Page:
Question. What drugs have you found to be most effective in treating depersonalization disorder? I have tried SSRIs, antidepressants and other medications as well. I have had this for three years straight as a result of stress, anxiety and panic disorder.
Answer. Depersonalization disorder, in brief, involves the persistent or recurrent experience of feeling detached from, and as if one is an outside observer of, one’s mental processes or body. Individuals with depersonalization disorder (DD) often report feeling as if in a waking dream or a movie and may also experience derealization (the sense that the external world is unreal or strange). DD is not a psychotic condition, though individuals with depersonalization disorder often worry about this. Unfortunately, there is very little rigorously designed research on the pharmacologic treatment of depersonalization disorder.
However, I would first like to suggest that the diagnosis of depersonalization disorder is in serious doubt, if you experience depersonalization only in the context of actual panic attacks or panic disorder (PD), since depersonalization/derealization is one feature of PD. Indeed, DD by itself is quite rare. Usually, panic disorder is also accompanied by other bodily sensations, such as rapid heart rate, dizziness, sweating, tingling, choking sensation, as well as a fear of going crazy or having a heart attack.
If you experience depersonalization solely in the context of such attacks, then it is the panic disorder that needs treatment. Since you have tried SSRIs and antidepressants, it may be time to consider alternative medications and approaches for PD; e.g., trial on an MAOI (a special type of antidepressant), Serzone or Depakote. Klonopin may also be helpful for panic disorder. Cognitive-behavioral therapy (CBT) is also very helpful for panic disorder, if done by someone with special training in CBT.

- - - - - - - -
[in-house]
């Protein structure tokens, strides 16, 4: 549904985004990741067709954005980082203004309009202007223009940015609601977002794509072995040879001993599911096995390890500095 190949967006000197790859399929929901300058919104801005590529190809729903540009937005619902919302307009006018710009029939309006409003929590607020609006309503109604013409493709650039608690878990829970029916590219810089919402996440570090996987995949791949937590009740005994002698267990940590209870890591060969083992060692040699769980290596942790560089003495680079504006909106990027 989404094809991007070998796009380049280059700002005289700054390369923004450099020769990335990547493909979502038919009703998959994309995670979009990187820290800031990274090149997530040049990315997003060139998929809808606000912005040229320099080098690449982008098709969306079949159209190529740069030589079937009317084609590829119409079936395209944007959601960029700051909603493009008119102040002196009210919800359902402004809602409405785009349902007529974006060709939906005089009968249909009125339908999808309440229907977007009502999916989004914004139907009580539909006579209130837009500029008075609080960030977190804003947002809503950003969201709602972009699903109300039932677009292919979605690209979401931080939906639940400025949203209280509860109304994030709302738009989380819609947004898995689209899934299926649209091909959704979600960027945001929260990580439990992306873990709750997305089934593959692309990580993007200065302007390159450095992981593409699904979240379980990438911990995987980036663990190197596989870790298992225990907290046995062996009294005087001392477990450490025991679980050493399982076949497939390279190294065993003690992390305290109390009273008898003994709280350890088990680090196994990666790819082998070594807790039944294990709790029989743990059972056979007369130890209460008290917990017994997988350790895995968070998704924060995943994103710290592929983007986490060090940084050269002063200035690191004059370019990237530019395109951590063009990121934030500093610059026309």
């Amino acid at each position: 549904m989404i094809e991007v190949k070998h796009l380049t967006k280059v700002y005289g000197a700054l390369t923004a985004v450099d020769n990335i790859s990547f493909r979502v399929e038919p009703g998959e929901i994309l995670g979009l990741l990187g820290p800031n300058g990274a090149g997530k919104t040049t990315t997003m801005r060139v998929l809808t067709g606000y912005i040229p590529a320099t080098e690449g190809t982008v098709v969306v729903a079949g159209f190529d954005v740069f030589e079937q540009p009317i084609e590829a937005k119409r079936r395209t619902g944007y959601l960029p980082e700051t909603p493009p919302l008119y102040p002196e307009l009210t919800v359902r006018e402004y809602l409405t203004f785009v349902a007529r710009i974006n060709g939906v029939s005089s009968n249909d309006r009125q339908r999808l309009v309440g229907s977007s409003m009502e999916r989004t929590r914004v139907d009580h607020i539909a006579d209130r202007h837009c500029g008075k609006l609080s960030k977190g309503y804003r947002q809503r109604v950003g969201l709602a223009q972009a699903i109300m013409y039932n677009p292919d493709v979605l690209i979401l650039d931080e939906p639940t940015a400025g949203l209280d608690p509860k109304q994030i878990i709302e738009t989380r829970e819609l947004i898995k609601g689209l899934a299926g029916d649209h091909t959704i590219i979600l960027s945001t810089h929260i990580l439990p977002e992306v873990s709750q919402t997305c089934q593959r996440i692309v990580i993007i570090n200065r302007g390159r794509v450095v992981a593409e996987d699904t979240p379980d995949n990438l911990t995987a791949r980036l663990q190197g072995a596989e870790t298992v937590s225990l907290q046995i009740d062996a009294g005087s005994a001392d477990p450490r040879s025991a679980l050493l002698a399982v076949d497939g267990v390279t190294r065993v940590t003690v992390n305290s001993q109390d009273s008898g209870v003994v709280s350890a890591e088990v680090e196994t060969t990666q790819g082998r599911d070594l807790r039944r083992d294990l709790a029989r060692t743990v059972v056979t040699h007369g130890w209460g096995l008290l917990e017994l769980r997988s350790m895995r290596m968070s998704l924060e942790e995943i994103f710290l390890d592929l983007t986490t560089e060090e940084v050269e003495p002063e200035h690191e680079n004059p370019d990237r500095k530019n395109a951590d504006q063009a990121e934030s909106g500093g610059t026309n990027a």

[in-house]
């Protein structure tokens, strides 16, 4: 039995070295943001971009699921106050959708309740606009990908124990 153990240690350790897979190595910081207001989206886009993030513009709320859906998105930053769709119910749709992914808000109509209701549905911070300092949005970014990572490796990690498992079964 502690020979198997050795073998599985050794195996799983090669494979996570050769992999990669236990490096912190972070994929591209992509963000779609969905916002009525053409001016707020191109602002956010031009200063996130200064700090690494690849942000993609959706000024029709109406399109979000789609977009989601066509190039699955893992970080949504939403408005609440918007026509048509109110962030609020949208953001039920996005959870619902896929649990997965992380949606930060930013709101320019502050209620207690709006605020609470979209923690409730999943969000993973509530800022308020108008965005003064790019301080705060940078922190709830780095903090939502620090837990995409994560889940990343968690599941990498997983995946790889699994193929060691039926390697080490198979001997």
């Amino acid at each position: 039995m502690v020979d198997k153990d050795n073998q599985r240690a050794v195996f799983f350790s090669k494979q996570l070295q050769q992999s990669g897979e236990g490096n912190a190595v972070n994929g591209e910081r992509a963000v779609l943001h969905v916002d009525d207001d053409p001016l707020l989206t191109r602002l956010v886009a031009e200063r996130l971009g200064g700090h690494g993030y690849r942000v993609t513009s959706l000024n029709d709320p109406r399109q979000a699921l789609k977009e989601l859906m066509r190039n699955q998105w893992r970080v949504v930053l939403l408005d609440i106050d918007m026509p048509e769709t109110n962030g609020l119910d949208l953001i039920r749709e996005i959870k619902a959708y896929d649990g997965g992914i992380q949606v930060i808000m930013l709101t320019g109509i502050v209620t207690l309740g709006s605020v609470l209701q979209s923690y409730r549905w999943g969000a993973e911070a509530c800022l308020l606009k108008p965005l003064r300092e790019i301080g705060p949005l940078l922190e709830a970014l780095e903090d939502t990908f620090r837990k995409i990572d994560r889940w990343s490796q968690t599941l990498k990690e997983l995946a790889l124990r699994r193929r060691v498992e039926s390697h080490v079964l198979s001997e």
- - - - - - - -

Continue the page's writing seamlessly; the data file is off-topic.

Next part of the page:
If, on the other hand, your panic disorder has been adequately treated and you still have episodes of depersonalization/derealization, then it may be useful to consider adjunctive approaches or medications. First, I would make sure that neurologic conditions that may mimic depersonalization disorder have been ruled out; e.g., temporal lobe seizures or atypical forms of migraine headache. Relaxation techniques (which by themselves are not very useful for Panic Disorder) may help, if the DD is generally related to stress or anxiety. While there are no proven medications for the treatment of depersonalization disorder, there have been case reports of benefit with the use of antianxiety agents (such as clonazepam); stimulants (such as methylphenidate); and MAOIs (such as phenelzine). Also, buspirone might be worth trying since it does not pose long-term risks of dependence, unlike benzodiazepine-type drugs (Valium, Xanax, Klonopin, etc.).